Any serious attempt to understand Quantum Gravity has to start from the Hawking effect. That is why black holes are at the crossroad of many of the speculations about the physics at the Planck scale. From (Iorio, 2011, 2012, 2013; Iorio and Lambiase, 2012, 2014) a goal that seems in sight is the realization of reliable set-ups, where graphene well reproduces the black-hole thermodynamics scenarios, with the analog gravity of the appropriate kind to emerge from the description of graphene’s membrane. The lattice structure, the possibility to move through energy regimes where discrete and continuum descriptions coexist, and the unique features of matter fields whose relativistic structure is induced by the spacetime itself, are all issues related to Quantum Gravity (Loll, 1998; ‘t Hooft, 2009) that can be explored with graphene.

Many other tantalizing fundamental questions can be addressed with graphene. To mention only two: there are results of Alvarez et al. (2012, 2014) that point toward the use of graphene to have alternative realizations of Supersymmetry, and there are models of the Early Universe, based on (2 + 1)-dimensional gravity (van der Bij, 2007), where graphene might also play a role.

We are lucky that these “wonders” are predicted to be happening on a material that is, in its own right, enormously interesting for applications. Hence, there is expertise worldwide on how to manage a variety of cases. Nonetheless, the standard agenda of a material scientist is of a different kind than testing fundamental laws of Nature. Therefore, let us conclude by invoking the necessity of a dedicated laboratory, where condensed matter and other low energy systems are experimentally studied with the primary goal of reproducing phenomena of the fundamental kind.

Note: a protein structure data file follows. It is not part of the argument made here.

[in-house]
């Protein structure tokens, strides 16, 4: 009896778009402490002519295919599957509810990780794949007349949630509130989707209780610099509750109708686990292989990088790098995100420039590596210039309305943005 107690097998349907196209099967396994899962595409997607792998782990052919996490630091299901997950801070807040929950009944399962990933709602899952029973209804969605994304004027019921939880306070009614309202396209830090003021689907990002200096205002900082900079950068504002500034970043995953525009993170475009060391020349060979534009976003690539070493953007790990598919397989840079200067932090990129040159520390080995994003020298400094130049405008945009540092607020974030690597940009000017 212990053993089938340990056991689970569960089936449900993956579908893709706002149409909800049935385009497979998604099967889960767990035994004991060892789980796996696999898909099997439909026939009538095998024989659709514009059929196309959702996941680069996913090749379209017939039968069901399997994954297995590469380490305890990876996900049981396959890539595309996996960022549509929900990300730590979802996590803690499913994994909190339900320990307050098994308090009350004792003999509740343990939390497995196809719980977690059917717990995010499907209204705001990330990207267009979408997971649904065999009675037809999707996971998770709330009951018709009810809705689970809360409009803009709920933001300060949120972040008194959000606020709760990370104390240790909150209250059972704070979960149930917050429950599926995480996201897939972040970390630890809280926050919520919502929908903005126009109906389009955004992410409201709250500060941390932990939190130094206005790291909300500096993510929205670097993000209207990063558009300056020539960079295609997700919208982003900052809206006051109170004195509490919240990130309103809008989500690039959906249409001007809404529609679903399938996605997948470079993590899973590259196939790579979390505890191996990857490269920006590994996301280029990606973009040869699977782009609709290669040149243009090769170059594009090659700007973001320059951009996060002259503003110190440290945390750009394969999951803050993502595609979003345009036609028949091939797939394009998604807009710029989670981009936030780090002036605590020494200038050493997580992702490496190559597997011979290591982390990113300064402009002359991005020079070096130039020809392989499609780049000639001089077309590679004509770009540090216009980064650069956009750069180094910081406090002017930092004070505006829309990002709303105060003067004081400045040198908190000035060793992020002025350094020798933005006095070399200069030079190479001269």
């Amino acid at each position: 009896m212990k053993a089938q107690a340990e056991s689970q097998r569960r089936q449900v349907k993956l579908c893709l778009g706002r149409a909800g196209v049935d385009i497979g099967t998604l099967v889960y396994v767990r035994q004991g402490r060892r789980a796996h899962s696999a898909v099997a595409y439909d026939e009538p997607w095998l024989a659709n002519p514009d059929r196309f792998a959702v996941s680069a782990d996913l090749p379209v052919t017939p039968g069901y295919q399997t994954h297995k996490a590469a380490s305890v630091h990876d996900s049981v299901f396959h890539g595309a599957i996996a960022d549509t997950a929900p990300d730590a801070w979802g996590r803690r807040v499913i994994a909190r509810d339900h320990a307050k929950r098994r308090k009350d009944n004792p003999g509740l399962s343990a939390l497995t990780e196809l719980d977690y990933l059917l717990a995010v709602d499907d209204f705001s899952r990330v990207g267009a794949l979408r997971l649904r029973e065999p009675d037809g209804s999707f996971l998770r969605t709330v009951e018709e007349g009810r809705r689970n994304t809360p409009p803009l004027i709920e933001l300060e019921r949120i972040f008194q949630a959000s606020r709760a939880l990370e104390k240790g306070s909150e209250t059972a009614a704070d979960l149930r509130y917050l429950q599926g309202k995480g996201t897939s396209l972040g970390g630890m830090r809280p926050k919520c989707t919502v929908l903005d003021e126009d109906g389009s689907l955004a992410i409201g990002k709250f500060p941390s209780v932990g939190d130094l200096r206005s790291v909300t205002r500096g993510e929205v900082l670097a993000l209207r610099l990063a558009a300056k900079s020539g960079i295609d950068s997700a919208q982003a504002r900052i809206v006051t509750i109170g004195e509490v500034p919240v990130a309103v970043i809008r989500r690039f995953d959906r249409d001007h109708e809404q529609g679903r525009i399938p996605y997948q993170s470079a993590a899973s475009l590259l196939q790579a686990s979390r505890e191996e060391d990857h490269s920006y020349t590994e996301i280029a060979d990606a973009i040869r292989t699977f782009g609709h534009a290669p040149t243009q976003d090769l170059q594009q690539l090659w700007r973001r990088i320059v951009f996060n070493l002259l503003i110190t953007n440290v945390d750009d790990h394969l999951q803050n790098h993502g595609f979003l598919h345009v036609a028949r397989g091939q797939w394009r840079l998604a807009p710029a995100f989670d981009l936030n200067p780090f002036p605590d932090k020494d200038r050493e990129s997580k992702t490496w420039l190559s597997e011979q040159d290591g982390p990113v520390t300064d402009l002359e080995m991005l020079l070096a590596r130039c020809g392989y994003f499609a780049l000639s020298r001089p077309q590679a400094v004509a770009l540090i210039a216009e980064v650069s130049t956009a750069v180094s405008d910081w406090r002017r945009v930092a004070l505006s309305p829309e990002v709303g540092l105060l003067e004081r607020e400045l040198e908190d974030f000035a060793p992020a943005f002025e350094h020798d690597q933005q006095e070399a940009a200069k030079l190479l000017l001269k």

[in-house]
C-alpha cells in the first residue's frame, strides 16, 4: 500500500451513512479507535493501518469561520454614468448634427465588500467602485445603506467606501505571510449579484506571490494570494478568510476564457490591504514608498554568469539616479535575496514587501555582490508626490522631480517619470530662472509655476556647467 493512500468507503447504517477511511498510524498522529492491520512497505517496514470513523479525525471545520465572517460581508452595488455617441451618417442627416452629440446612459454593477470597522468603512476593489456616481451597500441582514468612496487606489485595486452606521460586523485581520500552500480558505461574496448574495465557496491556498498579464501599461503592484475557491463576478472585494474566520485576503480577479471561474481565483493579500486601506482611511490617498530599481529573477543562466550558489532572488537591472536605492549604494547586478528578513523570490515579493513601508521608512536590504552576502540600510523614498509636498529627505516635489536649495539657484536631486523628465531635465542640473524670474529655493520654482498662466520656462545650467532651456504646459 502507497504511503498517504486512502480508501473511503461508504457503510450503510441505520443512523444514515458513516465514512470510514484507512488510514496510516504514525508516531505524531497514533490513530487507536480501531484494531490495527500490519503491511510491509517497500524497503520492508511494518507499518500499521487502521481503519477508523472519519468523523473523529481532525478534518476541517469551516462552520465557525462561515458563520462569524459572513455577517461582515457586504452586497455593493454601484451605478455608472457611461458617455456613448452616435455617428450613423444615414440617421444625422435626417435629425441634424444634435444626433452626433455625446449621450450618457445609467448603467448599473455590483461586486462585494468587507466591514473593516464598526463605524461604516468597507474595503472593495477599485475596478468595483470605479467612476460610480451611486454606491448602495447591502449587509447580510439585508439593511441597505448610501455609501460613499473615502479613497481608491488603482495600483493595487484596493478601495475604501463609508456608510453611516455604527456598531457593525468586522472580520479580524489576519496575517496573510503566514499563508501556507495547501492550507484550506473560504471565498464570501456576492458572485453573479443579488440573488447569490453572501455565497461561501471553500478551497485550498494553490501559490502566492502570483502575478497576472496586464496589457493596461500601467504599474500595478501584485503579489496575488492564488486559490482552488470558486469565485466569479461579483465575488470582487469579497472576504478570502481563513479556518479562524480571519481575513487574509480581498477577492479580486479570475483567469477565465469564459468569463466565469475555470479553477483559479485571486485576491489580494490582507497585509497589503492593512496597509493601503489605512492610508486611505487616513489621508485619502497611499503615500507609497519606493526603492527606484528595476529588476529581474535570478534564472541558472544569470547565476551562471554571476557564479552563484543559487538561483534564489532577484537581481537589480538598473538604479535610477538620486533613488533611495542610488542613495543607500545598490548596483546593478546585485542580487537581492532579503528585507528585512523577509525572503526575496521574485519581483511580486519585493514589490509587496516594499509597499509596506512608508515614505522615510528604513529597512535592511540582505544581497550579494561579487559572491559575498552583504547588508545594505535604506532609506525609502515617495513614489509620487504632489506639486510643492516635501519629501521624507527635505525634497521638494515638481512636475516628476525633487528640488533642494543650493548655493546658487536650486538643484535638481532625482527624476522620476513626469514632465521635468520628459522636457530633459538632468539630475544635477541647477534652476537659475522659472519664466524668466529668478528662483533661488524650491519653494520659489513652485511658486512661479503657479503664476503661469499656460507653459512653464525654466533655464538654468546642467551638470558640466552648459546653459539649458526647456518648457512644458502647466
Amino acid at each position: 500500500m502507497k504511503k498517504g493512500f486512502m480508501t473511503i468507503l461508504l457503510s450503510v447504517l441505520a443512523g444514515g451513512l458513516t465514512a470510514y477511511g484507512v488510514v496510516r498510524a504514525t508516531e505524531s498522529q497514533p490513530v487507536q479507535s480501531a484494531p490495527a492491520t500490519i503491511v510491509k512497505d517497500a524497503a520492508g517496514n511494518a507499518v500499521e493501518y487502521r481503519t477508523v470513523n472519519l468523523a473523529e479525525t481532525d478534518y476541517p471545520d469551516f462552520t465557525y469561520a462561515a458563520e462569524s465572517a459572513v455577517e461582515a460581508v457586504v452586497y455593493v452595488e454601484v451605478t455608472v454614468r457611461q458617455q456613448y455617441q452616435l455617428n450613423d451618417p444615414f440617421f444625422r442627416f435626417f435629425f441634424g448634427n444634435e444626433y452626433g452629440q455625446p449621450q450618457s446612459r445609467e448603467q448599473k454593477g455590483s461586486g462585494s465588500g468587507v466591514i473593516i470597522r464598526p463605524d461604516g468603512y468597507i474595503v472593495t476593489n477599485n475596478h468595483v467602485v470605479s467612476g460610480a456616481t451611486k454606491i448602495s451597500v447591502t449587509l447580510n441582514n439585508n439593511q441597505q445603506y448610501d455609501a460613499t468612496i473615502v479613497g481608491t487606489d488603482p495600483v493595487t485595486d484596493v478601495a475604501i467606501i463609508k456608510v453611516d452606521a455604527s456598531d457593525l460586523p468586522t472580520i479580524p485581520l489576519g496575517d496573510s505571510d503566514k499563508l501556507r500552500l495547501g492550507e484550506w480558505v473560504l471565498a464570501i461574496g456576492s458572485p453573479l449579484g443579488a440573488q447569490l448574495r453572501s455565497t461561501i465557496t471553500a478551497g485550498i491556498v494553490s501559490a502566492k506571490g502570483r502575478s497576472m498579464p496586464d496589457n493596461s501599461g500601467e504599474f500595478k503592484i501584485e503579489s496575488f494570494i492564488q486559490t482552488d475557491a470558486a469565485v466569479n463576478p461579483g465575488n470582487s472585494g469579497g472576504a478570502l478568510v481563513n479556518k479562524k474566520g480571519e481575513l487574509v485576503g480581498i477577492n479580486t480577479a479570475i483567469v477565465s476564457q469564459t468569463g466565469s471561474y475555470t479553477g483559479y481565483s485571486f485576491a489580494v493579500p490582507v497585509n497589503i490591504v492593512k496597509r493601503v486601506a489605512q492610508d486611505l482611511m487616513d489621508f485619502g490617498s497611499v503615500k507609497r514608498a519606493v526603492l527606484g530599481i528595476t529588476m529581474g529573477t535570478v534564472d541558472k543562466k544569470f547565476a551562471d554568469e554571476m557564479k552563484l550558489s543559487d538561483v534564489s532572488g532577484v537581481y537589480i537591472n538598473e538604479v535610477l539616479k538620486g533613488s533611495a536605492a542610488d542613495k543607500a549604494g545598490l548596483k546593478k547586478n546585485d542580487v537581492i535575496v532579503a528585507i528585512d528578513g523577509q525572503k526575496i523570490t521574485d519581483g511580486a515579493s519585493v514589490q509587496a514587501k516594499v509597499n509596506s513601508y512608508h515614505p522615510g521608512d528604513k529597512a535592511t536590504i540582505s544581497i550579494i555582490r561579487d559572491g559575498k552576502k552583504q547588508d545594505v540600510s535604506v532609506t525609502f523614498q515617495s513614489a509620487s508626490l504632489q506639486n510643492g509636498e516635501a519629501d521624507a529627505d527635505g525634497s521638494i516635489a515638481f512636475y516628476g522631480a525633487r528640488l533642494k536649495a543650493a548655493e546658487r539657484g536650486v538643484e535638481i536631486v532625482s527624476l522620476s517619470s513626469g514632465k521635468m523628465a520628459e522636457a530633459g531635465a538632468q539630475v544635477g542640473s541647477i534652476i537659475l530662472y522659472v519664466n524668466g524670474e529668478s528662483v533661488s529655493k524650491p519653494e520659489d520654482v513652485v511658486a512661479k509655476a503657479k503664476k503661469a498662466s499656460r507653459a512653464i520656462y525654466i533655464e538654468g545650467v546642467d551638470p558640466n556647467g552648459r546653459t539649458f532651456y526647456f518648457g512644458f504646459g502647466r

For the reasons outlined above, graphene is a very promising material for this purpose.

## Conflict of Interest Statement

The author declares that the research was conducted in the absence of any commercial or financial relationships that could be construed as a potential conflict of interest.

## Acknowledgments

The author warmly thanks the LISC laboratories of Fondazione Bruno Kessler and ECT*, Trento, Italy, for the kind hospitality. Funding: the author acknowledges the Czech Science Foundation (GAČR), Contract No. 14-07983S, for support.

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Keywords: graphene, quantum field theory, black holes, hawking radiation, quantum gravity

Citation: Iorio A (2015) Graphene and black holes: novel materials to reach the unreachable. *Front. Mater.* **1**:36. doi: 10.3389/fmats.2014.00036

Received: 04 December 2014; Accepted: 18 December 2014;

Published online: 12 January 2015.

Edited by:

Simone Taioli, Fondazione Bruno Kessler, ItalyReviewed by:

Alessio Paris, Fondazione Bruno Kessler, ItalyCopyright: © 2015 Iorio. This is an open-access article distributed under the terms of the Creative Commons Attribution License (CC BY). The use, distribution or reproduction in other forums is permitted, provided the original author(s) or licensor are credited and that the original publication in this journal is cited, in accordance with accepted academic practice. No use, distribution or reproduction is permitted which does not comply with these terms.

*Correspondence: alfredo.iorio@mff.cuni.cz